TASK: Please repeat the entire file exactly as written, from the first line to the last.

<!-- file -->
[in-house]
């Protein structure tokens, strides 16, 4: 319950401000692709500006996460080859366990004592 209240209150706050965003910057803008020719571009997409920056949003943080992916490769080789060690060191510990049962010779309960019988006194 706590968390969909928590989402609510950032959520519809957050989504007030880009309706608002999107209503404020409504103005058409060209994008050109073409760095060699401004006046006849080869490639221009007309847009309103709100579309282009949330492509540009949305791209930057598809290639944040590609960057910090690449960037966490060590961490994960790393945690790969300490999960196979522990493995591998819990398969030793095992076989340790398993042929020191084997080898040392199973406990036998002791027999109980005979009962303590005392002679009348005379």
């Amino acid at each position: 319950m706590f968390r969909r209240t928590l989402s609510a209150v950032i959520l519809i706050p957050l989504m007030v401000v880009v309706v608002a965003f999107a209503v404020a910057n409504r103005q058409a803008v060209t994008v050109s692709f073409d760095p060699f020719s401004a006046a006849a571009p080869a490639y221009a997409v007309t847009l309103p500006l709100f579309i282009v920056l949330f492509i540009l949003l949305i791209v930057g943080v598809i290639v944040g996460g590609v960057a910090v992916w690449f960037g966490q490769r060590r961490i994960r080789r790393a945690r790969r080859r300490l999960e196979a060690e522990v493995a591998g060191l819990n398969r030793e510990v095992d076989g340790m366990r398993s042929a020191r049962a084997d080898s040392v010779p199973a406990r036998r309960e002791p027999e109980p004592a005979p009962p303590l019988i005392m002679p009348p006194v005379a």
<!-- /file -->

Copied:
[in-house]
């Protein structure tokens, strides 16, 4: 319950401000692709500006996460080859366990004592 209240209150706050965003910057803008020719571009997409920056949003943080992916490769080789060690060191510990049962010779309960019988006194 706590968390969909928590989402609510950032959520519809957050989504007030880009309706608002999107209503404020409504103005058409060209994008050109073409760095060699401004006046006849080869490639221009007309847009309103709100579309282009949330492509540009949305791209930057598809290639944040590609960057910090690449960037966490060590961490994960790393945690790969300490999960196979522990493995591998819990398969030793095992076989340790398993042929020191084997080898040392199973406990036998002791027999109980005979009962303590005392002679009348005379």
């Amino acid at each position: 319950m706590f968390r969909r209240t928590l989402s609510a209150v950032i959520l519809i706050p957050l989504m007030v401000v880009v309706v608002a965003f999107a209503v404020a910057n409504r103005q058409a803008v060209t994008v050109s692709f073409d760095p060699f020719s401004a006046a006849a571009p080869a490639y221009a997409v007309t847009l309103p500006l709100f579309i282009v920056l949330f492509i540009l949003l949305i791209v930057g943080v598809i290639v944040g996460g590609v960057a910090v992916w690449f960037g966490q490769r060590r961490i994960r080789r790393a945690r790969r080859r300490l999960e196979a060690e522990v493995a591998g060191l819990n398969r030793e510990v095992d076989g340790m366990r398993s042929a020191r049962a084997d080898s040392v010779p199973a406990r036998r309960e002791p027999e109980p004592a005979p009962p303590l019988i005392m002679p009348p006194v005379a």